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Teamsters Unit Rejects Coke Accord

Three locals on strike at Coca-Cola bottling sites vote to ratify but still plan to honor their colleagues' picket lines.

June 03, 2005|Nancy Cleeland | Times Staff Writer

Teamsters production workers at Coca-Cola Enterprises Inc. on Thursday rejected a contract deal worked out by union negotiators to end an 11-day strike, and planned to resume picketing today at all seven local plants.

The surprising news came after a scheduled ratification vote dragged into a contentious five-hour meeting between union leaders and rank-and-file members. Union spokeswoman Hilda Delgado said union drivers and warehouse workers voted to ratify the contract, but bottlers rejected it. She said that she had no further details and that union leaders would not comment.

Four locals of the International Brotherhood of Teamsters, representing about 1,650 workers, have been jointly negotiating with the company for several months. They launched a coordinated strike May 23, mainly over failure to agree on healthcare benefits.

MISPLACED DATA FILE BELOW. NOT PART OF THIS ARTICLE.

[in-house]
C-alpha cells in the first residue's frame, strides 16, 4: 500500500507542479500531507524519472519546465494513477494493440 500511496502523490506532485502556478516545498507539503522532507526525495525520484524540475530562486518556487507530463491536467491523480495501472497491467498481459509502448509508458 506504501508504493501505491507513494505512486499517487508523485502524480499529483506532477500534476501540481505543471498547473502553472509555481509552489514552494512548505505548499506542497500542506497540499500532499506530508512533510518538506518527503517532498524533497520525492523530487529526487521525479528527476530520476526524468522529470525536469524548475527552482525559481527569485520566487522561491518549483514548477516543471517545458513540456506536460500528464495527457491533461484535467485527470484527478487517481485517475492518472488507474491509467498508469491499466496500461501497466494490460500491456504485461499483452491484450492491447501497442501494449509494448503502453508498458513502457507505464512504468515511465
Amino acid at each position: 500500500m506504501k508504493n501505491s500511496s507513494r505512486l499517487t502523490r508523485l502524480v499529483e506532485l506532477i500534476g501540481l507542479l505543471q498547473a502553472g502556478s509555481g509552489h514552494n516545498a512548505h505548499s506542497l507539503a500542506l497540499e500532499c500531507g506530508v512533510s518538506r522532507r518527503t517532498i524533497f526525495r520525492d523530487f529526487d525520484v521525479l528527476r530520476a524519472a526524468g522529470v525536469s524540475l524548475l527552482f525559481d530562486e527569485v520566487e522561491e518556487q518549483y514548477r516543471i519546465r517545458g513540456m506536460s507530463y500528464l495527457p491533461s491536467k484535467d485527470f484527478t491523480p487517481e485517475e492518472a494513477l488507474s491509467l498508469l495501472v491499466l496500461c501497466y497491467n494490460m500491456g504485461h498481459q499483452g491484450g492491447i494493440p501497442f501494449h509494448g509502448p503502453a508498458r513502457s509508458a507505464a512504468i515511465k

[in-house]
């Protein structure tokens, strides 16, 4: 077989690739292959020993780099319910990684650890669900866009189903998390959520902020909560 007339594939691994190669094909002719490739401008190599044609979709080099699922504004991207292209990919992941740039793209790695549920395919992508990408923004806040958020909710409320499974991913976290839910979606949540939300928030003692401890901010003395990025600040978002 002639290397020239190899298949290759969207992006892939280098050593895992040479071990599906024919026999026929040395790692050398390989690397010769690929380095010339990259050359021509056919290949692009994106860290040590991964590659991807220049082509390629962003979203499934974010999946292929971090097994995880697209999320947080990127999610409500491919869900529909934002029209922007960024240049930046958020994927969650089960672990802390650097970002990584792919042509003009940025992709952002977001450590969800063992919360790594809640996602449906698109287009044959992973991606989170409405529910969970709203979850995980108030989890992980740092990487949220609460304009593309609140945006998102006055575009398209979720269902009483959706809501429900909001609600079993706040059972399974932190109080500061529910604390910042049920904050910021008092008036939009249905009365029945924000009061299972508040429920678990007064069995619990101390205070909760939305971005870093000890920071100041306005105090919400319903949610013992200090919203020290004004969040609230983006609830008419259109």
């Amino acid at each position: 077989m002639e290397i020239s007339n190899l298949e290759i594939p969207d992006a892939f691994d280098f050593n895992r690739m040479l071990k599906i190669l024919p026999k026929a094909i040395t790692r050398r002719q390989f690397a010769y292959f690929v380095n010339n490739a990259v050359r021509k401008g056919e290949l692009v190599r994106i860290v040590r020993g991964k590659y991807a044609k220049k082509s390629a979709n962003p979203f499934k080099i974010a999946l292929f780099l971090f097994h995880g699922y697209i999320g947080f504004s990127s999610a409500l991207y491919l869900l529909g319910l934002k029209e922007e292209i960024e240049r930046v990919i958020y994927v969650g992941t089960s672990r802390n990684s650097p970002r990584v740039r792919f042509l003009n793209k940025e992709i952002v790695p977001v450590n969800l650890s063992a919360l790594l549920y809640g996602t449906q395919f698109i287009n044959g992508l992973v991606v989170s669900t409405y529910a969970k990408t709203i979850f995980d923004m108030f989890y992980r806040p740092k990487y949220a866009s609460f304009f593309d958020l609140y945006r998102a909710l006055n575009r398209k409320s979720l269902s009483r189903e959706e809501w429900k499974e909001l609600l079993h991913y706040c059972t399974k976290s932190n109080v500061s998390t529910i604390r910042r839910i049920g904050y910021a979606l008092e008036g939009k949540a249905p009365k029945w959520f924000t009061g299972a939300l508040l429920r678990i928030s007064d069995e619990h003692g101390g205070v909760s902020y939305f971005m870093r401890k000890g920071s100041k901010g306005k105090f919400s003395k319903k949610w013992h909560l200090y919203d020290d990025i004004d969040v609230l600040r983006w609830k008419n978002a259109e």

A settlement reached early Wednesday was expected to end the strike.

Union negotiators unanimously recommended ratification, and members of three locals did just that. But the bottlers, in Local 896, voted 296 to 192 to reject it, according to company spokesman Bob Phillips.

If members of Local 896 resume picket lines today, as they said they would, members of the other three locals will honor them and not return to work, said Delgado.

The offers to the four locals were identical and "generous," Phillips said.

"What we've got here is a minority of striking employees who are grandstanding, and keeping the majority from coming back to work," he said.

Asked if the company would reopen negotiations, Phillips would not speculate.

He said only that "Local 896 has a fully recommended contract, so Local 896 has to deal with it."

Fast-growing Coca Cola Enterprises, based in Atlanta, bottles and distributes 80% of Coke beverages in the United States. The company was created by Coca-Cola Co., which holds about one-third of the stock.

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